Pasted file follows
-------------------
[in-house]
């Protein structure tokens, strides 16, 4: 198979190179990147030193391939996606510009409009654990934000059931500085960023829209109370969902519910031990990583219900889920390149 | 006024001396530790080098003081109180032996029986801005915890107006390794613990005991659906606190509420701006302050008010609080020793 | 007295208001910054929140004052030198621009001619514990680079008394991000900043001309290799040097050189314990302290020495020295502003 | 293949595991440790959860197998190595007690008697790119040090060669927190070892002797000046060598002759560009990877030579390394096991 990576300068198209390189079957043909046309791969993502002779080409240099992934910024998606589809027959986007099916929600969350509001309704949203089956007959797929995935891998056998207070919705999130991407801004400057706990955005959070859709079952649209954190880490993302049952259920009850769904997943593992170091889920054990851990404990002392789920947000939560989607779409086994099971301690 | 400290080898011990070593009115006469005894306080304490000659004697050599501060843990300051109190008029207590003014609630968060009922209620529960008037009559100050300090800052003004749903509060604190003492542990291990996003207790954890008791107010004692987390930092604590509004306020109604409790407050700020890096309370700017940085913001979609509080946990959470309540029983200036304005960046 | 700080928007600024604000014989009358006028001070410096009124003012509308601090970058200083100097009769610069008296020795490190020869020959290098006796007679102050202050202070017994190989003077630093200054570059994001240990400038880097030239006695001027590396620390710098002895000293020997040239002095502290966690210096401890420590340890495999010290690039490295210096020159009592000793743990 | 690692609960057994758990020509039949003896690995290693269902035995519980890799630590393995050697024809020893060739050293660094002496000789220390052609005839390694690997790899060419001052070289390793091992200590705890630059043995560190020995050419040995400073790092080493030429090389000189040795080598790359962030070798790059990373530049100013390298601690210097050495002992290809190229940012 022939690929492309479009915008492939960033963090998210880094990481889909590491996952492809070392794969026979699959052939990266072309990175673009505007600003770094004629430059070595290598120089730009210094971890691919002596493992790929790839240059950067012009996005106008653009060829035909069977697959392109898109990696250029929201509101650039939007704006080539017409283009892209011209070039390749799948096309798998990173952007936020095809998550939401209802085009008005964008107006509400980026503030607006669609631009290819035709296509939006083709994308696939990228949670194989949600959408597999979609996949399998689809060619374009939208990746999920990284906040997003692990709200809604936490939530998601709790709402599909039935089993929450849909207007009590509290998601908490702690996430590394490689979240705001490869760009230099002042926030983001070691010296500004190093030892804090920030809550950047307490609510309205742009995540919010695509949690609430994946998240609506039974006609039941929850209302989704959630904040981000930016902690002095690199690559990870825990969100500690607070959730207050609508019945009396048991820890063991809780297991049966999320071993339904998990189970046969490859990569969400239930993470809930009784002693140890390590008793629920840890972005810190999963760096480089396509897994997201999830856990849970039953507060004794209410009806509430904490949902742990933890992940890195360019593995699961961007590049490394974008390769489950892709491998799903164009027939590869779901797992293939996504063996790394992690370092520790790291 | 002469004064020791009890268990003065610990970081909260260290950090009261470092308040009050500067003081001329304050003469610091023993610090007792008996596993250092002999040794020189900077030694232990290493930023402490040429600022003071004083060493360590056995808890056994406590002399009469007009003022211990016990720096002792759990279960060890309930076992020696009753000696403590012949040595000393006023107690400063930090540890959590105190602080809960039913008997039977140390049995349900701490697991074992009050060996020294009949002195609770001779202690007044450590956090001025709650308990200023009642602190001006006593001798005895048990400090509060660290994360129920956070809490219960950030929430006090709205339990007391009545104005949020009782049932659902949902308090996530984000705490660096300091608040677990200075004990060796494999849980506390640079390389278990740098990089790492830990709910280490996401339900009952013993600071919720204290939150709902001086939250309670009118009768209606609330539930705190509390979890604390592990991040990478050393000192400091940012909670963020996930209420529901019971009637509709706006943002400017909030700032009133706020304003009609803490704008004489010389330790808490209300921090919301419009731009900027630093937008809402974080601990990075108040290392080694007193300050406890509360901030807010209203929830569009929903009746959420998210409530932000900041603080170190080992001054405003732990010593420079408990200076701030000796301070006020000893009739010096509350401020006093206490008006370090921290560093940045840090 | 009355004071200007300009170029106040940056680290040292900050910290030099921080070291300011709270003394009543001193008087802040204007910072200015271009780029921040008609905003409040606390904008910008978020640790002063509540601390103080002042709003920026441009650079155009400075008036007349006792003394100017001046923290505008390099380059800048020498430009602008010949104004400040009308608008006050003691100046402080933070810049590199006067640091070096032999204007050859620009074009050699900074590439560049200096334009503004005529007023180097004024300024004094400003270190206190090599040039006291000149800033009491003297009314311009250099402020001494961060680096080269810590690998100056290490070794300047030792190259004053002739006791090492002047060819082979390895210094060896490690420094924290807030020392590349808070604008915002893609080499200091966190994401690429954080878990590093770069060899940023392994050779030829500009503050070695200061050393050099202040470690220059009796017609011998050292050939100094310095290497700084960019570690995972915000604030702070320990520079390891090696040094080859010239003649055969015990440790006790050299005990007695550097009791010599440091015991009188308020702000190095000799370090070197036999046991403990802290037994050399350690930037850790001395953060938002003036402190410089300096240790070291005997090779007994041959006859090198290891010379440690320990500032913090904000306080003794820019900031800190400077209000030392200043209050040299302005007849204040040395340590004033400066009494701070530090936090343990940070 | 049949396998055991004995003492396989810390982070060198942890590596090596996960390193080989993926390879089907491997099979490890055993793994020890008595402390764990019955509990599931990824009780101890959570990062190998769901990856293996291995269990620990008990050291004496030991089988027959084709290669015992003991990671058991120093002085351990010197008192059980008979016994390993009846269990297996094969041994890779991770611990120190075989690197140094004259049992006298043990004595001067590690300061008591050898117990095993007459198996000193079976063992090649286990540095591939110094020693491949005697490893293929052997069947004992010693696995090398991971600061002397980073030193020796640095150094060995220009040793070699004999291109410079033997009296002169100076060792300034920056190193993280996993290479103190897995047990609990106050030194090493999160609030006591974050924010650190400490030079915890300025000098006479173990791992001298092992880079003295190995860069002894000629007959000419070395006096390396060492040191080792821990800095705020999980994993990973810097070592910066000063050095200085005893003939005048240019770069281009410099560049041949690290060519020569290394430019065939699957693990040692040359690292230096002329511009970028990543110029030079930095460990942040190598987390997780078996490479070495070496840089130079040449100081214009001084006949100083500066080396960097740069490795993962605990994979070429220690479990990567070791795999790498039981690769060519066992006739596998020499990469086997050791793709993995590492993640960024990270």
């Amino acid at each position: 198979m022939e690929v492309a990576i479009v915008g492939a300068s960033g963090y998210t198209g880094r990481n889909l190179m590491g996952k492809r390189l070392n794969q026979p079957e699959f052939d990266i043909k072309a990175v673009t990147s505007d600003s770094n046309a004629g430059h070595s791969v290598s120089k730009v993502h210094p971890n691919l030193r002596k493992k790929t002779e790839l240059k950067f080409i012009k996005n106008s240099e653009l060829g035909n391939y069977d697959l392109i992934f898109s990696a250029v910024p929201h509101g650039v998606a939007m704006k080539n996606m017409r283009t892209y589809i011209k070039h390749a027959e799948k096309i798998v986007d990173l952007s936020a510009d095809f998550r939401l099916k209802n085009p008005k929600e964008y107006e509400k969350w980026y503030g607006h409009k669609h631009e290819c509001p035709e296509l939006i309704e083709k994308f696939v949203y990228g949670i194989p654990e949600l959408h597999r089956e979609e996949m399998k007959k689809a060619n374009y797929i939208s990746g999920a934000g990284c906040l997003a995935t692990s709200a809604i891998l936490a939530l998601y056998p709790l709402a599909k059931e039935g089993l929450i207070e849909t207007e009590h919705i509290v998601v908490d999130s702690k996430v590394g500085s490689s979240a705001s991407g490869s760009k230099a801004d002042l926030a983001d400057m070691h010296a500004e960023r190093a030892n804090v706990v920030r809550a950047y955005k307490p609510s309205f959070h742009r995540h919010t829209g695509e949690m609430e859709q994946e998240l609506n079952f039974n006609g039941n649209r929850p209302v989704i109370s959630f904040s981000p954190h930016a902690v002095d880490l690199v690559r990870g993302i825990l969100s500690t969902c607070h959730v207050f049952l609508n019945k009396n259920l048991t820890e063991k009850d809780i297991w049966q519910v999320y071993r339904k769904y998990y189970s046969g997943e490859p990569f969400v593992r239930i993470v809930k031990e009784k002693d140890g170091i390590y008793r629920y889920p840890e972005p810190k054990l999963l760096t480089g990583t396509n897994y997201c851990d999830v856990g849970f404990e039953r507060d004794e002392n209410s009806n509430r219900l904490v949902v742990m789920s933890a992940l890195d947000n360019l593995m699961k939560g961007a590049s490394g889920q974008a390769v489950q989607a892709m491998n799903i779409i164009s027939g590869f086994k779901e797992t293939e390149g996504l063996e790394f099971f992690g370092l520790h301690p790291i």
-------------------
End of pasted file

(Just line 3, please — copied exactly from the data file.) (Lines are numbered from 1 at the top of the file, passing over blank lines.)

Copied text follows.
């Amino acid at each position: 198979m022939e690929v492309a990576i479009v915008g492939a300068s960033g963090y998210t198209g880094r990481n889909l190179m590491g996952k492809r390189l070392n794969q026979p079957e699959f052939d990266i043909k072309a990175v673009t990147s505007d600003s770094n046309a004629g430059h070595s791969v290598s120089k730009v993502h210094p971890n691919l030193r002596k493992k790929t002779e790839l240059k950067f080409i012009k996005n106008s240099e653009l060829g035909n391939y069977d697959l392109i992934f898109s990696a250029v910024p929201h509101g650039v998606a939007m704006k080539n996606m017409r283009t892209y589809i011209k070039h390749a027959e799948k096309i798998v986007d990173l952007s936020a510009d095809f998550r939401l099916k209802n085009p008005k929600e964008y107006e509400k969350w980026y503030g607006h409009k669609h631009e290819c509001p035709e296509l939006i309704e083709k994308f696939v949203y990228g949670i194989p654990e949600l959408h597999r089956e979609e996949m399998k007959k689809a060619n374009y797929i939208s990746g999920a934000g990284c906040l997003a995935t692990s709200a809604i891998l936490a939530l998601y056998p709790l709402a599909k059931e039935g089993l929450i207070e849909t207007e009590h919705i509290v998601v908490d999130s702690k996430v590394g500085s490689s979240a705001s991407g490869s760009k230099a801004d002042l926030a983001d400057m070691h010296a500004e960023r190093a030892n804090v706990v920030r809550a950047y955005k307490p609510s309205f959070h742009r995540h919010t829209g695509e949690m609430e859709q994946e998240l609506n079952f039974n006609g039941n649209r929850p209302v989704i109370s959630f904040s981000p954190h930016a902690v002095d880490l690199v690559r990870g993302i825990l969100s500690t969902c607070h959730v207050f049952l609508n019945k009396n259920l048991t820890e063991k009850d809780i297991w049966q519910v999320y071993r339904k769904y998990y189970s046969g997943e490859p990569f969400v593992r239930i993470v809930k031990e009784k002693d140890g170091i390590y008793r629920y889920p840890e972005p810190k054990l999963l760096t480089g990583t396509n897994y997201c851990d999830v856990g849970f404990e039953r507060d004794e002392n209410s009806n509430r219900l904490v949902v742990m789920s933890a992940l890195d947000n360019l593995m699961k939560g961007a590049s490394g889920q974008a390769v489950q989607a892709m491998n799903i779409i164009s027939g590869f086994k779901e797992t293939e390149g996504l063996e790394f099971f992690g370092l520790h301690p790291i």